John and Mary (Forth) Winthrop Sr.
John Winthrop Sr. was born January 12, 1587/1588 in Edwardston, Sussex, England, at the home of the father of his mother. He was one of nine children and the only boy. He was a cheerful child despite the severe discipline of the Puritan parents. He was probably schooled at Bury St. Edmunds or at Cambridge, where he was after 12 years of age. He showed no interest in the sea or in travel and adventure. He pursued the convention career of a young county gentleman. Sometime in his youth he underwent a shattering conversion which enlisted him in service to the will of God. Winthrop attended Trinity College from ages 14-17, leaving without graduation. Here he met and married a well-dowered bride. He studied law at Gray's Inn, learned to manage his properties, and by 1618 succeeded his father as Lord of Groton Manor. In the principle of common law, the solid foundation of free government he was thoroughly instructed and pursued the practice in London and on circuits for 15 years or more, holding chambers in the Temple, not giving up the profession until a few months before his resolution to settle in America. Upon becoming Lord of Gorton Manor he also became the patron of the church. Educated as he was in the moderate principles of the Puritans in church and state he naturally felt the sympathy for the settlement in America. At a meeting at Cambridge August 26, 1629, with Sir Richard Saltonstall, Dudley, Johnson, Pyncheon, Vassal, Hunfrey, Colbron, Nowell, and others bound together in the presence of God to embark the following spring "to pass the seas to the continent and inhabit in N.E. provided" that "the whole government together with the patient for the said Planta. Be first by an order of Court legally transfer and establish to remain with us and others which shall inhabit upon the said Planta." On October 20, 1629, Gov. Cradock and the other officers under the charter resigned and "upon serious deliberation" in the nomination of Winthrop, Saltonstall, Johnson, and Humfrey for Governor "The said Mr. Winthrop was, with a general vote and full consent of the County by erection of heads chosen to be Governor for the ensuing year to begin on this present day" and the response goes on to finish the sentence, "Where was pleasure to accept thereof, and thereupon took the oath to that place appertain."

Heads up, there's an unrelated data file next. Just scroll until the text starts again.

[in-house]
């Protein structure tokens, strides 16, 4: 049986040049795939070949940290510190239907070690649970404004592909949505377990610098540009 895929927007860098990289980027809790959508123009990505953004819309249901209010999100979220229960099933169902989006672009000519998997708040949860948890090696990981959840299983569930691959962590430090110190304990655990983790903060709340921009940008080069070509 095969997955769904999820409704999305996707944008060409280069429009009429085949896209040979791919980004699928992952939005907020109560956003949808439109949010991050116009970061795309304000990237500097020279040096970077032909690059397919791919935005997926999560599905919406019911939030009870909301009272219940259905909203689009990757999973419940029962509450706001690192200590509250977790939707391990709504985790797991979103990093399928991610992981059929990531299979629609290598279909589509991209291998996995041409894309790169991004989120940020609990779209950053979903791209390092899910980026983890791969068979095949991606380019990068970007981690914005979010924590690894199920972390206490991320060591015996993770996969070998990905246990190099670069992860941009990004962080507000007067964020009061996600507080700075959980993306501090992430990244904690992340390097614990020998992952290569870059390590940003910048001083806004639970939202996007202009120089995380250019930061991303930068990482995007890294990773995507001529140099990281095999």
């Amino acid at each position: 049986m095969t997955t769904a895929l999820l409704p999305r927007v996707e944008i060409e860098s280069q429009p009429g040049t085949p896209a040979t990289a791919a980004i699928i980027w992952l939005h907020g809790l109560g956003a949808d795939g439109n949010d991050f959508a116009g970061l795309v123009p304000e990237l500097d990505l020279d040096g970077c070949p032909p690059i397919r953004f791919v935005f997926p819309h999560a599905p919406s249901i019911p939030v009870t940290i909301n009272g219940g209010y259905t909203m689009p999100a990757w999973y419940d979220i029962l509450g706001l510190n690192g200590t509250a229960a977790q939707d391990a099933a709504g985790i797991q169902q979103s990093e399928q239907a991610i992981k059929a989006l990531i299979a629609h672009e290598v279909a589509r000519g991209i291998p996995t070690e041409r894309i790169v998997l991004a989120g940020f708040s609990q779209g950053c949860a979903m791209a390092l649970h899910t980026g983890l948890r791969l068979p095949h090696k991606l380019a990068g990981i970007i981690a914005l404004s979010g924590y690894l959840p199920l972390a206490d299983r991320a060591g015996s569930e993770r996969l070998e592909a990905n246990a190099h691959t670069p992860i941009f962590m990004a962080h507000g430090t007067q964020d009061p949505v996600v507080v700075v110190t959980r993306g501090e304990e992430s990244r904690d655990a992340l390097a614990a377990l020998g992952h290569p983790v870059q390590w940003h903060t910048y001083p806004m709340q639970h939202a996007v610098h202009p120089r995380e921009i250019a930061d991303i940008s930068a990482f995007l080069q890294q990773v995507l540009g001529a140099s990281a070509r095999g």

He was married first on April 16 or 17, 1605 in Suffolk County, England to Mary Forth. His first wife died June 26, 1615 after 10 years of marriage.
To this union the known children are 1. John Jr. b. 2-12-1605/6 d. 4-5-1676 2. Henry 3. Forth 4. Mary 5. Ann bapt. 8-8-1614 d. same month 6. Ann bapt 6-26-1615 d. three day later.
Second he married Thomasine Clopton on December 6, 1615. She died in December 1616 only after one year of marriage. Thirdly he married in April 1618 in Suffolk County, England, Margaret Tyndal. They remained married for 30 years. To this union eight additional children were born. She died in 1647. Fourth, he married Martha Rainsborough Coytmore.
He was considered for a Parliament seat in 1626. He was appointed Justice of the Peace and in 1627 secured a minor government place as attorney at the Court of Wards.
By the summer of 1629, nearly forty, Winthrop's situation was unsatisfactory. He was in debt, Groton not flourishing, couldn't provide well enough to give to his sons who were almost of majority (I assume this means land and wealth to start their own families), and he was dismissed or quit his job at the Court of Wards. He was becoming deeply dissatisfied with Charles I's religious and political policy. He wrote in May 1629, "I am veryly perswaded God will bringe some heavye Affliction upon this lande, and that speedylye...the Lord seeth it will be good for us, he will provide a shelter and hidinge place for us and ours." He joined the Massachusestts Bay Company in 1629 and writes why he wanted to emigrate. "All other Churches of Europe are brought to desolation, and it cannot be, but the like Judgement is cominge upon us...This lande growes wearye of her Inhabitantes, so as man which is the most pretious of all creatures, is heere more vile and base. then the earth they treade upon...We are growne to that height of Imtemperance in all excesse of Ryot, as no mans estate all more will suffice to keep sayle with his equalls...The fountains of learninge and Religion are so corrupted...that most children even the best writes and of fayrest hopes, are perverted, corrupted and utterly overthrowne by the multitude of evill examples and the licentious government of those semimaryes."